On the surface level, Smith still pushes the deal over the top for Brooklyn. He and Jennings are a better package than just the 29-year-old point guard, but this isn't about pure talent. It's about getting rid of toxic commodities and hoping that new environments make all the difference.
If D-Will can even resemble his old self, he's everything that Detroit needs—an outside shooter, a big body at point guard and a defensive presence. On top of that, he frees up Andre Drummond and Greg Monroe in the frontcourt, where they won't be plagued by Smoove's ability to act like a black hole.
Separate Deals During the Season
Moving Smith and Jennings together may end up being next to impossible.
Other than the Nets, what team is actually going to be willing to take on both of those potential liabilities? On top of that, what team has the desire and the financial abilities to make it happen?
There really isn't anyone.
Ultimately, Van Gundy will have to try to make things work with these players in the fold. And he's a strong enough strategic mind that he could successfully make Jennings and Smith both work in the Detroit lineup, especially if Monroe is moved or allowed to walk away during the offseason.
But let's say things don't pan out as the Pistons would prefer.
If that's the case, the team will end up having to make a series of moves. Once more, moving the two players together is nearly impossible, but the same can't be said about them as individuals. And if things aren't going swimmingly, you can be sure that SVG will actually try to change everything that's wrong.
Here's what he recently told MLive.com's David Mayo:
What we can't do is take a shortcut to that. The shortcut is, 'This guy's not doing what we want, this isn't the culture we want, but he's a pretty good player and I want to win tonight's game, so I'm going to put him out there for 35 minutes anyway.'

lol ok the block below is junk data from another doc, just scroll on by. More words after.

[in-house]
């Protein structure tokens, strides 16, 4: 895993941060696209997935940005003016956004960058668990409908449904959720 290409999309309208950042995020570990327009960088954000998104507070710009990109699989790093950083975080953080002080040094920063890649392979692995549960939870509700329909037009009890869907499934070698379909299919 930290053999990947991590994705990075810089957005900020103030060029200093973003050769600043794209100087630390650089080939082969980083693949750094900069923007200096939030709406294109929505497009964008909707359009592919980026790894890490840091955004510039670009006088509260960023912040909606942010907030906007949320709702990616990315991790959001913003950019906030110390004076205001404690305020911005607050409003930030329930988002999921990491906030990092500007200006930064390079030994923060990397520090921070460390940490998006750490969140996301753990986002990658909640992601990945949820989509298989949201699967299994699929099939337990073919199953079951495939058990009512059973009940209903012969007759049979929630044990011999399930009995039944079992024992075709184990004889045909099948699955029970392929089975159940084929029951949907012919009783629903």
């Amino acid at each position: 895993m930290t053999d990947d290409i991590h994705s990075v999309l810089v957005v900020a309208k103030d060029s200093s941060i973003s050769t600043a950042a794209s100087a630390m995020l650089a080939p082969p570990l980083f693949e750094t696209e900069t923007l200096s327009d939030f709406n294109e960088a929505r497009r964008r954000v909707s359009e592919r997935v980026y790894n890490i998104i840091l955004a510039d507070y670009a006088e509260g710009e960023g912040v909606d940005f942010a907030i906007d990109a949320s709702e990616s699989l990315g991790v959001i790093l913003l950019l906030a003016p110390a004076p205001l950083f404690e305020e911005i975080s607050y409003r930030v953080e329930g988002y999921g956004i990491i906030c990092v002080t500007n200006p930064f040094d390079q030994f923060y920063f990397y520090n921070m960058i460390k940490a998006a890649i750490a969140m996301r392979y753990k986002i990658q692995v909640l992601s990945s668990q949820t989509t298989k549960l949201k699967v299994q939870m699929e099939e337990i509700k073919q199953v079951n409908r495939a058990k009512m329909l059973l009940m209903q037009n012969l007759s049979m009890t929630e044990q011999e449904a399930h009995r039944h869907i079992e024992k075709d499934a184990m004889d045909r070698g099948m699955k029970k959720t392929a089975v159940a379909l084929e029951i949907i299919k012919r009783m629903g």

If we have to take some hits early in the season to build our culture, as much as we want to win now -- and it's something we're going to talk about with our players -- we want to win now but we're not going to take any shortcuts to that.
Now there are many possibilities here, but let's go ahead and run with this hypothetical scenario, just as a way of establishing the level of talent Detroit could get back for its troubles.
In the first trade, the Pistons could send Jennings to the Sacramento Kings for Isaiah Thomas, whose contract will presumably be in the same range after he hits restricted free agency. So long as a future draft pick is attached, it's hard to see either team saying no to such a deal.
Thomas, the former Mr. Irrelevant, is a more dangerous outside shooter who could help space out the court, and the Kings would gain a player with more distributing skills to run the show for them. Remember, though, this is just one example.
Secondly, the Pistons would have to move Smith. And given that he's saddled with a contract well north of eight figures, that's a tough proposition.
Just imagine Detroit swinging him, once more along with a future pick, to the Philadelphia 76ers for Thaddeus Young and Jason Richardson, with the latter being thrown in to make salaries match. The Sixers would upgrade the talent level of their roster, as well as add to the defensive potential, while the Pistons would have a piece who actually fits in with the current makeup of the team.
Oh, and both players have far more reasonable deals, especially J-Rich, whose contract expires at the end of 2014-15, if he even picks up the player option in the first place (which we have to assume he does for this trade to work).
The combined efforts of these deals would leave Detroit without Smith, Jennings and a pair of future draft selections, but Motor City would also pick up Thomas, Young and Richardson.
How appealing does a five-man lineup of Thomas, Kentavious Caldwell-Pope, Young, Monroe and Drummond sound? Pretty darn good, right?
There's no guarantee that SVG has to make moves. For all we know, he could turn the current composition of this roster into something at least resembling a competitive club.
However, if he does, this is the type of process that would be required.
Basically, don't expect Detroit to be free from rumors between now and the 2014-15 trade deadline.